It’s fairly easy to pinpoint Austin Galuppo’s arrival to Foothill League basketball. In 2014, in West Ranch’s season opener against Viewpoint, Galuppo drained a buzzer-beater 3-pointer for a 68-67 win. He was a freshman.
“I felt like I was in a movie,” Galuppo said. “I made the shot, the game was over and the student section rushed the court and surrounded me. I felt like I was in some type of basketball movie. One of the best feelings I’ve ever had.”
Now, Galuppo is primed to arrive to the college basketball scene after committing to Weber State in Ogden, Utah on Wednesday.
The 6-foot-5 shooting guard took an unconventional route to a college commitment. After graduating from West Ranch in 2018, he opted to play at Scotland Campus, a post-high school prep school in Pennsylvania, for a year.
Blessed to say i have officially committed to Weber St University!!!😈💜 pic.twitter.com/qenp2B5NFq
— austingaluppo (@galuppoaustin) January 10, 2019
“I think Austin was appreciative of the offers he had, but I think he was smart in the fact that he really wanted to play one more year against top competition and find the right fit,” said Sean McKillop, who coached Galuppo at West Ranch. “With one more year of top competition, it would give schools another year to evaluate him at that level.”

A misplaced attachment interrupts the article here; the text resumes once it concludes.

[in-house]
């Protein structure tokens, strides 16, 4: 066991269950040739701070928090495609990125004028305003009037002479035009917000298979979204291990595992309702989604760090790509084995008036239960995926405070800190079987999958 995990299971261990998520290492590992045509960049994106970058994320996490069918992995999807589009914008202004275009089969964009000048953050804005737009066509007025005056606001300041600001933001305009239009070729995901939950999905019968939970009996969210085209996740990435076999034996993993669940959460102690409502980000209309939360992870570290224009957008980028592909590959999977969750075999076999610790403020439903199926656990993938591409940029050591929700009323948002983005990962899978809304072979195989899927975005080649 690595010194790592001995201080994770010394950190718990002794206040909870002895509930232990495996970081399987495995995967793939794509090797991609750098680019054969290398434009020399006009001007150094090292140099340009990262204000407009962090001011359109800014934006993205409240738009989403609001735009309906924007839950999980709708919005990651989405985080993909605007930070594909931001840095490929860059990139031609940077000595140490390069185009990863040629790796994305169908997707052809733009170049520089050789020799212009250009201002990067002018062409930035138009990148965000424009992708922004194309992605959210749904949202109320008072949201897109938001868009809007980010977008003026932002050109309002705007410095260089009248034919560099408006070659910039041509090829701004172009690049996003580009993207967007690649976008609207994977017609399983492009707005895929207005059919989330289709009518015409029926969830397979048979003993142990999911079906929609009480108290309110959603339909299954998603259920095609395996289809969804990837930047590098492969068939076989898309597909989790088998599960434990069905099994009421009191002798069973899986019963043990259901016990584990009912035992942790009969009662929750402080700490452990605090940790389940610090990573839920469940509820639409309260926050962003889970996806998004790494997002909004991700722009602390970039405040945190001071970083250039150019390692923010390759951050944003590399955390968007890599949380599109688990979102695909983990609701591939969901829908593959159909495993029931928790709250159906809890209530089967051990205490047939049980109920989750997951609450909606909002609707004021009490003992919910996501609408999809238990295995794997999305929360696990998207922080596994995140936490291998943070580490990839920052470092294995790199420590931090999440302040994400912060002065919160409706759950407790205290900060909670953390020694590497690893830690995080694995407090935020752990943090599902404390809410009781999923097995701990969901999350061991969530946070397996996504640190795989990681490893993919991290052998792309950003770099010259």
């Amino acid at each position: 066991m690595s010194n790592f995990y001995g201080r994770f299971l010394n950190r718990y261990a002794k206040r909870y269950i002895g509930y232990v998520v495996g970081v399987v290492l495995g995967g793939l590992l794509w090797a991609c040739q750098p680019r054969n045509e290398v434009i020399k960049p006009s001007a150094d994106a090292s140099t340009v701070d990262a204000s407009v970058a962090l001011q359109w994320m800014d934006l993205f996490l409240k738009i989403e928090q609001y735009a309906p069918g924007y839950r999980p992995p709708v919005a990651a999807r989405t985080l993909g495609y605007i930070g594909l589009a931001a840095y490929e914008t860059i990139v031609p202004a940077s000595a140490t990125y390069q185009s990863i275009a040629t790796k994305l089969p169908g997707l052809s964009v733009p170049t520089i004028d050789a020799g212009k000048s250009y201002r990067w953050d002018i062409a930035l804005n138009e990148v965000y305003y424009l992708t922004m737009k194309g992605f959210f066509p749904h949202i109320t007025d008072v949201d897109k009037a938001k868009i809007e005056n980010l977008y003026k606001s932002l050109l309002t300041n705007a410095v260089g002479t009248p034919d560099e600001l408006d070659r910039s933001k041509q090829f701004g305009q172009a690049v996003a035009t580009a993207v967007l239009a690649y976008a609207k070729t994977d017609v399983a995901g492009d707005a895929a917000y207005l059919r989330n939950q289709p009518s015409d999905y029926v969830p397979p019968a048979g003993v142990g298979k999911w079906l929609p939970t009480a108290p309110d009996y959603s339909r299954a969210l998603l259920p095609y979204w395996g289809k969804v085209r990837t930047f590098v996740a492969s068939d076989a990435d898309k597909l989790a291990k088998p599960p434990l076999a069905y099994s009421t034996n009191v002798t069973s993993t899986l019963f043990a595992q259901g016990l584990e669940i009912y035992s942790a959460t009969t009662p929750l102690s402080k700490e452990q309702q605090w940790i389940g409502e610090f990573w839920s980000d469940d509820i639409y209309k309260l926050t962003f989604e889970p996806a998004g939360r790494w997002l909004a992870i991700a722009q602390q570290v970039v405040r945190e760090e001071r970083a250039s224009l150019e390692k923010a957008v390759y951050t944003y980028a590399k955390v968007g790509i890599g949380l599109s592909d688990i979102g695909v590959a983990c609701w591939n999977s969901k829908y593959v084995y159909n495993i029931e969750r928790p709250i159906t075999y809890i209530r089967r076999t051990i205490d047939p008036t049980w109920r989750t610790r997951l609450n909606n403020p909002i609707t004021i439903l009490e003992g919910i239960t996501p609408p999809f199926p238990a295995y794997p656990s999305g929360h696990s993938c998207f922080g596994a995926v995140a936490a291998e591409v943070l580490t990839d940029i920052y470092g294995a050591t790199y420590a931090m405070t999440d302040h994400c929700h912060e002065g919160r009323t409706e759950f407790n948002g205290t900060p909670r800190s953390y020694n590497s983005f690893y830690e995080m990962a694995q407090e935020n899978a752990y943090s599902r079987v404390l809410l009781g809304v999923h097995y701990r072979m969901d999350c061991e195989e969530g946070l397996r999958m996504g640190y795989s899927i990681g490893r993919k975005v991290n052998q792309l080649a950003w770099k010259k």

Galuppo excelled at Scotland Campus, fine-tuning his game and putting on 25 pounds of muscle. He also became close friends with Judah Jordan, who committed to Weber State last October.
Jordan half-jokingly pestered the WSU coaching staff about getting Galuppo added to the 2019 recruiting class, but the school didn’t have any offers to extend at the time. But when a Weber State player transferred, the coaching staff phoned Galuppo.
“I had to try and act calm,” Galuppo said, “but I was like jumping up and down trying to … I wanted to scream out because I was super happy. They’re a really good basketball school.”
Weber State is currently ranked second in the Big Sky Conference. The school has produced multiple NBA products, including Damian Lillard of the Portland Trailblazers
Galuppo will be bringing efficient shooting and an affinity for 3-pointers to WSU. He surpassed the 2,000 career point mark in his senior season at West Ranch.
“My mom said I started shooting into a trash can at like one,” Galuppo said of when his first shots started to fall. “And then she got me a little basketball hoop and I would just sit there and shoot for hours. I was the easiest kid because if I had a basketball hoop, I’d sit there for hours on end.”
Galuppo used those abilities to cement a place in Foothill League boys basketball and make an impact at one of the top post-high school programs in the country. Next, he’ll have the opportunity to display what the Santa Clarita Valley already knows about on the Division 1 stage.
“Everyone’s path is a little bit different. He made the right move with the right prep school,” McKillop said. “Sometimes these decisions take a little bit longer and a lot of kids jump on something and it’s not the right fit, but it’s their only option. Austin had the confidence and skill set to let that go and I think it paid off.”